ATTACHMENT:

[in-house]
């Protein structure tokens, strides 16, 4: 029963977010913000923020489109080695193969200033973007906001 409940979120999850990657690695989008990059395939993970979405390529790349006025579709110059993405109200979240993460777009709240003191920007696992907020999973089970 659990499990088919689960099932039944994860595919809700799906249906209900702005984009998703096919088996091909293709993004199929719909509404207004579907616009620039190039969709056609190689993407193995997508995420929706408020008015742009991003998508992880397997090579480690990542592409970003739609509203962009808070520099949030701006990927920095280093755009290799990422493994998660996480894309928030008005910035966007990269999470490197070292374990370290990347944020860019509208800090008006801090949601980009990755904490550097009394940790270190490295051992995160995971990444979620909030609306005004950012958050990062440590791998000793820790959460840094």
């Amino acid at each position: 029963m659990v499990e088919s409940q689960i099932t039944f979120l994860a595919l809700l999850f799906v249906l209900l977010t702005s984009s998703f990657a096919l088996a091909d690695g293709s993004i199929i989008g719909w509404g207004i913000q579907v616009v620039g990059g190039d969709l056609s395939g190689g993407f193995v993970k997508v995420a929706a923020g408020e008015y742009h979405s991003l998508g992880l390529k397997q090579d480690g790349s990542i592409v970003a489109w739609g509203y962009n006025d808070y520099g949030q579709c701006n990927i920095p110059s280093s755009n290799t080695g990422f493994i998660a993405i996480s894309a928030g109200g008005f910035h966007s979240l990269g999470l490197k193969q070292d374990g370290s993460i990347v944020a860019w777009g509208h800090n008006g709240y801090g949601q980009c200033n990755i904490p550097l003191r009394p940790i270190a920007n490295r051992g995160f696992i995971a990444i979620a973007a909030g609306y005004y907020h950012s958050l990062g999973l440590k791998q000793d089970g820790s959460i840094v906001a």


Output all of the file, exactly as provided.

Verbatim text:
[in-house]
């Protein structure tokens, strides 16, 4: 029963977010913000923020489109080695193969200033973007906001 409940979120999850990657690695989008990059395939993970979405390529790349006025579709110059993405109200979240993460777009709240003191920007696992907020999973089970 659990499990088919689960099932039944994860595919809700799906249906209900702005984009998703096919088996091909293709993004199929719909509404207004579907616009620039190039969709056609190689993407193995997508995420929706408020008015742009991003998508992880397997090579480690990542592409970003739609509203962009808070520099949030701006990927920095280093755009290799990422493994998660996480894309928030008005910035966007990269999470490197070292374990370290990347944020860019509208800090008006801090949601980009990755904490550097009394940790270190490295051992995160995971990444979620909030609306005004950012958050990062440590791998000793820790959460840094």
């Amino acid at each position: 029963m659990v499990e088919s409940q689960i099932t039944f979120l994860a595919l809700l999850f799906v249906l209900l977010t702005s984009s998703f990657a096919l088996a091909d690695g293709s993004i199929i989008g719909w509404g207004i913000q579907v616009v620039g990059g190039d969709l056609s395939g190689g993407f193995v993970k997508v995420a929706a923020g408020e008015y742009h979405s991003l998508g992880l390529k397997q090579d480690g790349s990542i592409v970003a489109w739609g509203y962009n006025d808070y520099g949030q579709c701006n990927i920095p110059s280093s755009n290799t080695g990422f493994i998660a993405i996480s894309a928030g109200g008005f910035h966007s979240l990269g999470l490197k193969q070292d374990g370290s993460i990347v944020a860019w777009g509208h800090n008006g709240y801090g949601q980009c200033n990755i904490p550097l003191r009394p940790i270190a920007n490295r051992g995160f696992i995971a990444i979620a973007a909030g609306y005004y907020h950012s958050l990062g999973l440590k791998q000793d089970g820790s959460i840094v906001a």